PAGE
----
Historically speaking, Apple is a hardware company, and it’s in the business of selling as many computers, iPods, Apple TVs and iPhones as possible. Wouldn’t an unlocked iPhone allow the company to sell more hardware? And if so, couldn’t it be said that this hardware company would benefit the most from hardware sales?
An unlocked iPhone means more hardware sales because T-Mobile customers and people from all over the world could pick one up at an Apple store, bring it home, and put it on any GSM carrier.”
There’s only one problem with this argument: it only works if you assume that AT&T’s deal is permanently exclusive, and that Apple makes more money off selling an iPhone than it does from the revenue share deals.
Neither of these is actually likely to be true. First of all, I doubt that AT&T will have the exclusive deal on iPhones for longer than a year – it it does, Apple will be the first phone seller anywhere to stick to exclusive permanently.
Second, even a cursory glance at the numbers reveals that Apple will make far more profit from its revenue sharing than from the physical iPhone. Support that the 40% revenue sharing deal which the company is rumoured to have done with O2 is the norm.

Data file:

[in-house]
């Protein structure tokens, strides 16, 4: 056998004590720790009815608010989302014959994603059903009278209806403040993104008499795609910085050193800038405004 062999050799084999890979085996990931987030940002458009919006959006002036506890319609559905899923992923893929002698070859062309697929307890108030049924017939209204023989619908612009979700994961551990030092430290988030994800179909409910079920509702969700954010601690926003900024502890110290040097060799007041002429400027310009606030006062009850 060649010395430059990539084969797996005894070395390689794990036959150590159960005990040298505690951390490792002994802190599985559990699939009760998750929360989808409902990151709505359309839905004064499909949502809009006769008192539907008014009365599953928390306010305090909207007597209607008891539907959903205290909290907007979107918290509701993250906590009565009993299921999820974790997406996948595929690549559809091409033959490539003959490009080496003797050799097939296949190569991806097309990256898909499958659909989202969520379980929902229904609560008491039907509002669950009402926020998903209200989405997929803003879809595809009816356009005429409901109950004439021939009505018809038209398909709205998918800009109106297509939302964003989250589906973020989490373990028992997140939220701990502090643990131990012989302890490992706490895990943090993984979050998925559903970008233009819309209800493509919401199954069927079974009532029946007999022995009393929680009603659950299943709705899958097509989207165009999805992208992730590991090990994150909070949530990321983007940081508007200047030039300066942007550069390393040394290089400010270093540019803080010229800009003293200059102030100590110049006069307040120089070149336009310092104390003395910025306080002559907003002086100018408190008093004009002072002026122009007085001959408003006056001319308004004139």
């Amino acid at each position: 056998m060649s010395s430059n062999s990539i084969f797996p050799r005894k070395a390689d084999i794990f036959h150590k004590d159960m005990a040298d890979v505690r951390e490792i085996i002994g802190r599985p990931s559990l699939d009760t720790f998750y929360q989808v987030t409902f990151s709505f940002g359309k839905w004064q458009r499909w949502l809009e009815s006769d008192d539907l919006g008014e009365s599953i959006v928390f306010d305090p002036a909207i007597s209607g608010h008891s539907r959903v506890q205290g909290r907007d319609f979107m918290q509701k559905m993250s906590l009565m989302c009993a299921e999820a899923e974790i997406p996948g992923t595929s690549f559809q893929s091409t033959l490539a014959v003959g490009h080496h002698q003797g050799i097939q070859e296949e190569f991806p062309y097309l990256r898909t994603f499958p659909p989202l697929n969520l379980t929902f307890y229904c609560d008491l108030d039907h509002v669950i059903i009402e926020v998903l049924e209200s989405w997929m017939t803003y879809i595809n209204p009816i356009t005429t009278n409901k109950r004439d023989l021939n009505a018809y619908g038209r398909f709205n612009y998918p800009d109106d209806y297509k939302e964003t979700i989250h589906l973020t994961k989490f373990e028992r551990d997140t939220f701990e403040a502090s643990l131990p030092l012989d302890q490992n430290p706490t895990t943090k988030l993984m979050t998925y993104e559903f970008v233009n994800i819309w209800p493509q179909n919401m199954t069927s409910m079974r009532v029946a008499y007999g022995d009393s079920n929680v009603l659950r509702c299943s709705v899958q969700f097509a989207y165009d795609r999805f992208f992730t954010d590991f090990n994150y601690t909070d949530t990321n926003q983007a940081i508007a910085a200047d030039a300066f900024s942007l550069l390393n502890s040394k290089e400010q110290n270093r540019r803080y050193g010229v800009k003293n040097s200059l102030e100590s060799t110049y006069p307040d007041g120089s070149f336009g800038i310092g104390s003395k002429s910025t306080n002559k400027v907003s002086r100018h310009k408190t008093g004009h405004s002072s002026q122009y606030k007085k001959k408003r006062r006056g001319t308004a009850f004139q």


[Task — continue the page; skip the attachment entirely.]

This means that, on the lowest-priced AT&T tariff, Apple makes $24, or, over the course of the 18 month contract, a whopping $432, far more than the initial price of the iPhone. And, for Apple, that’s almost all profit: I’m sure its deal with AT&T doesn’t mean it’s required to pay a portion of the cost of running the network.
If it’s serious about selling 10 million iPhones by the end of 2008, that represents a yearly profit of $2.8 billion, just from the revenue sharing. Add in the profits from the phone itself, plus ringtones, and you’re probably talking about around $3 billion profit. I very much doubt that AT&T will make anything like that amount in profit from the iPhone.
Well, it was worth it for the fun, I guess. I moved this blog to a new Movable Type install over on my web space elsewhere, and unfortunately it didn’t go all that well.
There were a number of problems from the start. First, there was getting Movable Type to actually import all the entries from here – which, given that both are Six Apart products, you’d think would be easy. But instead it was a chore: it choked after every 400 entries or so, which meant I had to do it bit by painful bit.
Then there were the database errors. Rebuilding the site sometimes – but not always – resulted in database errors which I could never quite sort out.
I might try moving things back to WordPress, which I ran reasonably successfully until recently – but we’ll see!